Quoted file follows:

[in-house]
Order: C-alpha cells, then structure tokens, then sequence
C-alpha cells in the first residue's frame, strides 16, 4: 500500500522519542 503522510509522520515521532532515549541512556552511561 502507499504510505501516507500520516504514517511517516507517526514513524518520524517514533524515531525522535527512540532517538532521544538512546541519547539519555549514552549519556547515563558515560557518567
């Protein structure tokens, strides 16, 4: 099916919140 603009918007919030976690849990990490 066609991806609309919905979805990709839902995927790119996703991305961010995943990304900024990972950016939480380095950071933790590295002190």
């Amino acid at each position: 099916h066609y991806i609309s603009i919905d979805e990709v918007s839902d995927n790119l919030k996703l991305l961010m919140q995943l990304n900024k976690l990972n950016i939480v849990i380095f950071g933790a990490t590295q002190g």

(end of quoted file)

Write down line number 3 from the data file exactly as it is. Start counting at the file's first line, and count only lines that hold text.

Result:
C-alpha cells in the first residue's frame, strides 16, 4: 500500500522519542 503522510509522520515521532532515549541512556552511561 502507499504510505501516507500520516504514517511517516507517526514513524518520524517514533524515531525522535527512540532517538532521544538512546541519547539519555549514552549519556547515563558515560557518567